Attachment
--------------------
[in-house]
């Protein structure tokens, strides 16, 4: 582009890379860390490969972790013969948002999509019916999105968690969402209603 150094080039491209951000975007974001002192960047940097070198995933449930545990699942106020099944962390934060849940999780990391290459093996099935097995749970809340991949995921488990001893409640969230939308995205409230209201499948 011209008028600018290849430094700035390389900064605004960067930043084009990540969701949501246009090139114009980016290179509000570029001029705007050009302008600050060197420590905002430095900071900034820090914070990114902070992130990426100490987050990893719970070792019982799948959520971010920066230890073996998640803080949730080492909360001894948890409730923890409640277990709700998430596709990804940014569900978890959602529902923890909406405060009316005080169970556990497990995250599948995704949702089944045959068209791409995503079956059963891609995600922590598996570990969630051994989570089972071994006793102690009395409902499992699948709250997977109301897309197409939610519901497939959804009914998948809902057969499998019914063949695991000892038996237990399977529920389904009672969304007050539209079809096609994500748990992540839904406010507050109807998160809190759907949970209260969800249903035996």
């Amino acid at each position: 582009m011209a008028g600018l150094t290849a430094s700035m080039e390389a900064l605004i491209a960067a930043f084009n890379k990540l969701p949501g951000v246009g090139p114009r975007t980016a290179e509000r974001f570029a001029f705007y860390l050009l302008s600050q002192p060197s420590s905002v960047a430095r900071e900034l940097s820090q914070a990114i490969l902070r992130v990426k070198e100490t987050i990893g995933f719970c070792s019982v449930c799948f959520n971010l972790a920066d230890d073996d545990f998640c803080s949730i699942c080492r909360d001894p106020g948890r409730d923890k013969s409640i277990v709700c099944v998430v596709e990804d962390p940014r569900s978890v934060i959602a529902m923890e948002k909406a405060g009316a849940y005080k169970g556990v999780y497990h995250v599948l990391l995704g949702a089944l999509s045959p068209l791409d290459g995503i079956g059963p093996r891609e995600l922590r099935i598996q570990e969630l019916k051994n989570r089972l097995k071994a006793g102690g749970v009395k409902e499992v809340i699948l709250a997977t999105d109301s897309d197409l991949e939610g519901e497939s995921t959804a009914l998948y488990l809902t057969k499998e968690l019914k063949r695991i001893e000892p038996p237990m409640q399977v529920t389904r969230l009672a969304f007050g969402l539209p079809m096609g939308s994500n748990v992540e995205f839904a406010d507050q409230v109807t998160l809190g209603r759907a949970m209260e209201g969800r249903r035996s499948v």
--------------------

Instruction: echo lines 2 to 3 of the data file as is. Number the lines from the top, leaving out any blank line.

């Protein structure tokens, strides 16, 4: 582009890379860390490969972790013969948002999509019916999105968690969402209603 150094080039491209951000975007974001002192960047940097070198995933449930545990699942106020099944962390934060849940999780990391290459093996099935097995749970809340991949995921488990001893409640969230939308995205409230209201499948 011209008028600018290849430094700035390389900064605004960067930043084009990540969701949501246009090139114009980016290179509000570029001029705007050009302008600050060197420590905002430095900071900034820090914070990114902070992130990426100490987050990893719970070792019982799948959520971010920066230890073996998640803080949730080492909360001894948890409730923890409640277990709700998430596709990804940014569900978890959602529902923890909406405060009316005080169970556990497990995250599948995704949702089944045959068209791409995503079956059963891609995600922590598996570990969630051994989570089972071994006793102690009395409902499992699948709250997977109301897309197409939610519901497939959804009914998948809902057969499998019914063949695991000892038996237990399977529920389904009672969304007050539209079809096609994500748990992540839904406010507050109807998160809190759907949970209260969800249903035996």
């Amino acid at each position: 582009m011209a008028g600018l150094t290849a430094s700035m080039e390389a900064l605004i491209a960067a930043f084009n890379k990540l969701p949501g951000v246009g090139p114009r975007t980016a290179e509000r974001f570029a001029f705007y860390l050009l302008s600050q002192p060197s420590s905002v960047a430095r900071e900034l940097s820090q914070a990114i490969l902070r992130v990426k070198e100490t987050i990893g995933f719970c070792s019982v449930c799948f959520n971010l972790a920066d230890d073996d545990f998640c803080s949730i699942c080492r909360d001894p106020g948890r409730d923890k013969s409640i277990v709700c099944v998430v596709e990804d962390p940014r569900s978890v934060i959602a529902m923890e948002k909406a405060g009316a849940y005080k169970g556990v999780y497990h995250v599948l990391l995704g949702a089944l999509s045959p068209l791409d290459g995503i079956g059963p093996r891609e995600l922590r099935i598996q570990e969630l019916k051994n989570r089972l097995k071994a006793g102690g749970v009395k409902e499992v809340i699948l709250a997977t999105d109301s897309d197409l991949e939610g519901e497939s995921t959804a009914l998948y488990l809902t057969k499998e968690l019914k063949r695991i001893e000892p038996p237990m409640q399977v529920t389904r969230l009672a969304f007050g969402l539209p079809m096609g939308s994500n748990v992540e995205f839904a406010d507050q409230v109807t998160l809190g209603r759907a949970m209260e209201g969800r249903r035996s499948v």